Is B-52 Ben Bernanke Taxiing Down the Runway?
I blogged last week about the massive amount of money that the Federal Reserve and Treasury have already spent trying to unfreeze the credit markets (see post: OK guys, new plan. Print money so fast that everyone loses track of how much we've spent.). According to a Barron's article that ran this weekend, there's a very good chance that we ain't seen nuthin' yet (see article: Shopping Season for Uncle Sam).
Many analysts believe that the Federal Reserve will have to become much more active over the next year to unfreeze the credit markets and force interest rates to fall to more reasonable levels. The article contends that even though the Federal Reserve has doubled the size of its balance sheet to $2.2 trillion over the past four months it may needs to grow it to a whopping $6 trillion to "stem the destruction of capital." In fact, the Fed wouldn't even have to seek permission to grow this much, the emergency powers within its charter allow it to basically do as it pleases.
With both producer and consumer prices falling rapidly, it appears as though deflation is upon us (though this is debatable because a drop in food and energy prices does not necessarily lead to a drop in wages). It has been well publicized that Ben Bernanke has repeatedly said in the past that governments must do everything in their power to fight deflation.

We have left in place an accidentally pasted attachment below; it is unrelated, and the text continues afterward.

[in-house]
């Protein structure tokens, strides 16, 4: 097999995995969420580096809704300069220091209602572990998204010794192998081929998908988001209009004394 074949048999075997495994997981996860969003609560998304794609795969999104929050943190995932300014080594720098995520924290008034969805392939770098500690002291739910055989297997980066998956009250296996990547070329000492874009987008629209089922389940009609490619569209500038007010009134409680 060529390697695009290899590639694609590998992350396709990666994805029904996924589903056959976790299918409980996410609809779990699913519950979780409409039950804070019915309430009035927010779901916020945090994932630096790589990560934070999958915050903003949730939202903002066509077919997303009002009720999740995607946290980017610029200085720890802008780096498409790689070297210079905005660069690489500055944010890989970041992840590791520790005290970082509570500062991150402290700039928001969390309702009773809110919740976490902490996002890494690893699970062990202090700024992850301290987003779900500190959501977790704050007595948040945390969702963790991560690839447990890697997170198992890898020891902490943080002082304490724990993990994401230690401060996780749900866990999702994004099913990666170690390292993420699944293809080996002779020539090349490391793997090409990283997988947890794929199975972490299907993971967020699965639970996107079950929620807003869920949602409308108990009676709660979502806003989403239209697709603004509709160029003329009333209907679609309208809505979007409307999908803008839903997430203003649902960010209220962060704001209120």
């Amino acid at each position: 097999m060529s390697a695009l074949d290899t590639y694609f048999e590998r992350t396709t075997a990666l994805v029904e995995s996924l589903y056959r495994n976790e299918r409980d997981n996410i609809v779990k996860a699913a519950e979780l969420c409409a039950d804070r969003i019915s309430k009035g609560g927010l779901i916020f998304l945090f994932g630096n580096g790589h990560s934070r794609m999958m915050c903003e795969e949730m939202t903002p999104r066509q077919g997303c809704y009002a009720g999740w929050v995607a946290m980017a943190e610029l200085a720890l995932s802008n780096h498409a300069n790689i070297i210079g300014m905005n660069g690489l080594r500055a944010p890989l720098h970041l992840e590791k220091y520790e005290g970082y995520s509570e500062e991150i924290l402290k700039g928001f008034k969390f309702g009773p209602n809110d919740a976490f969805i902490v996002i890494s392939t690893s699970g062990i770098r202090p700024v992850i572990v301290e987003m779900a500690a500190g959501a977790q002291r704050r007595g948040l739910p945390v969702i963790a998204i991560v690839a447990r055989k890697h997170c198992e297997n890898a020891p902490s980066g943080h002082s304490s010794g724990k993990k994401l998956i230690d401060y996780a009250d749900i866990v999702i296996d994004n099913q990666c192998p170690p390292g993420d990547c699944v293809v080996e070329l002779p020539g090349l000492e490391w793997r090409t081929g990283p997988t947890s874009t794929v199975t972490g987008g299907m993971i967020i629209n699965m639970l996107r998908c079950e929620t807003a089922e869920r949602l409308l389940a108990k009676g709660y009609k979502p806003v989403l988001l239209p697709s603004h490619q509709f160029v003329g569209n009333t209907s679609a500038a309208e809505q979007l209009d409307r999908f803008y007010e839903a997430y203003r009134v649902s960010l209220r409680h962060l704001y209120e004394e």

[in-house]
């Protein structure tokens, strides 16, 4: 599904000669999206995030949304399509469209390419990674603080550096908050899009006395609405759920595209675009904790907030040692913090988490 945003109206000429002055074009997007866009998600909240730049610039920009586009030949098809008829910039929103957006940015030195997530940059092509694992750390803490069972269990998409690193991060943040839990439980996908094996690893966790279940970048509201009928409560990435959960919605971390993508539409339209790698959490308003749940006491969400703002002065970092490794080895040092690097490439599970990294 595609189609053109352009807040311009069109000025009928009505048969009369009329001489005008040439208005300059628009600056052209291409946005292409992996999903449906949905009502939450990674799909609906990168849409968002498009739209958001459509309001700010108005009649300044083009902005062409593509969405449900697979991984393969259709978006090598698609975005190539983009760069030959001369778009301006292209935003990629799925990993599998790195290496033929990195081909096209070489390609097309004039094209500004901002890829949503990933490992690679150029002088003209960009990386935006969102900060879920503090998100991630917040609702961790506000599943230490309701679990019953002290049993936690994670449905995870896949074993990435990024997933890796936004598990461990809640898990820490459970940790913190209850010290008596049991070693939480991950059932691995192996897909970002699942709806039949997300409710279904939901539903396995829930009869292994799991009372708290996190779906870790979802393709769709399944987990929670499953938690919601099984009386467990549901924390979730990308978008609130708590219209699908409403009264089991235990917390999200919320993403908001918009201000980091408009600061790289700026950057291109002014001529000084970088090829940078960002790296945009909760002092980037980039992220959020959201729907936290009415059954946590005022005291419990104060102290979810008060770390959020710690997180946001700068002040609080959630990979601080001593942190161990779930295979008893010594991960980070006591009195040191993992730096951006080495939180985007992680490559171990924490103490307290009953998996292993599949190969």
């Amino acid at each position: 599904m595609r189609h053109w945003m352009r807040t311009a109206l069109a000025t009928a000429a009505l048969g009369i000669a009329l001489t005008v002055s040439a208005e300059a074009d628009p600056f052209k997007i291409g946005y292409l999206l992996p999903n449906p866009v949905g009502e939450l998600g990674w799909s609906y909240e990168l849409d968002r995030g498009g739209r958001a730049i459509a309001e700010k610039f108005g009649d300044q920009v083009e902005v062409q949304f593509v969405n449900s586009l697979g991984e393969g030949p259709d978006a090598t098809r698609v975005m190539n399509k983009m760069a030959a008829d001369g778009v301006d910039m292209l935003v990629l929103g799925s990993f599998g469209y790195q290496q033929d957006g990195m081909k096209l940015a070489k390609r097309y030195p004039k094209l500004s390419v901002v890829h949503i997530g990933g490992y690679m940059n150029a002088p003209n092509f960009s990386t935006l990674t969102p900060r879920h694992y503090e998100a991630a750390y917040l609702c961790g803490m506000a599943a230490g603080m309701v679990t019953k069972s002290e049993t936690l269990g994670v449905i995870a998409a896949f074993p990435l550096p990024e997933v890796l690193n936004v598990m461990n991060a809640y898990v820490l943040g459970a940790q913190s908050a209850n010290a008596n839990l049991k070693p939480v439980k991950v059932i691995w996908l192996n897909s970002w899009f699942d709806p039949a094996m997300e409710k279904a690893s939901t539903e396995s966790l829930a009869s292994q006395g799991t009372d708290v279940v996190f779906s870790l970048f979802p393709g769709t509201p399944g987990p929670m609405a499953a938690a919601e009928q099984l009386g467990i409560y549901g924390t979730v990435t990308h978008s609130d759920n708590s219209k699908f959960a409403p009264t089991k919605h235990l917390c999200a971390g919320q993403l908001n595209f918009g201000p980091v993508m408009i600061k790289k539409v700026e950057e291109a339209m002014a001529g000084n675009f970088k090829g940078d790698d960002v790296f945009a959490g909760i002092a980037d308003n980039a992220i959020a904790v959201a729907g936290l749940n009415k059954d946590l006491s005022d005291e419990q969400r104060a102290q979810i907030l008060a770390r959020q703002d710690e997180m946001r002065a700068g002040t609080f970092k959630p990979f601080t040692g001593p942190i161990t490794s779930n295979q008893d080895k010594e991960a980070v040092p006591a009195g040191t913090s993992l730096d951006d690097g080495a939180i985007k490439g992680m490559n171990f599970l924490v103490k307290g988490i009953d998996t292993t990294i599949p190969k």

In 2004, he published a paper on the subject which described the actions that the Federal Reserve should take during a period of "falling asset prices, serious recession, and central-bank rates approaching zero." Hmmmm, that sounds a lot like what we are seeing right now. This paper states that during such an event the Fed should engage in "quantitative easing," which essentially means targeted, well-publicized asset purchases that will alter negative market psychology.
While the Fed certainly has already begun to engage in quantitative easing, it has the authority to do a lot more. The Barron's article contends that Hank Paulson is a free-market fundamentalist who has held back Bernanke from taking all of the action that he wants (perhaps he was too busy giving all the TARP money to his friends). Many members of Obama's new economic team, like Larry Summers and Tim Geithner may be more interested than Paulson in seeing the Fed purchase distressed assets, like CDOs, mortgage-backed securities, and non-investment grade corporate paper at a more rapid pace than it already has been. Yikes.
I leave you with this quote from the Barron's article's final paragraph:
"It just might be time for Ben Bernanke to scramble the Fed bomber force and attack. Then, Helicopter Ben - a nickname he acquired for once suggesting that money be dropped from helicopters, could become B-52 Ben.
If the Fed does indeed continue to expand its balance sheet dramatically, I don't see how this can be good for the U.S. dollar. How long will foreign countries allow us to print money, pay them only 2% interest, and use the proceeds to buy up all of the garbage paper that is laying around? That doesn't sound like a solid investment plan to me. I certainly won't be using any of my hard-earned money to buy Treasuries.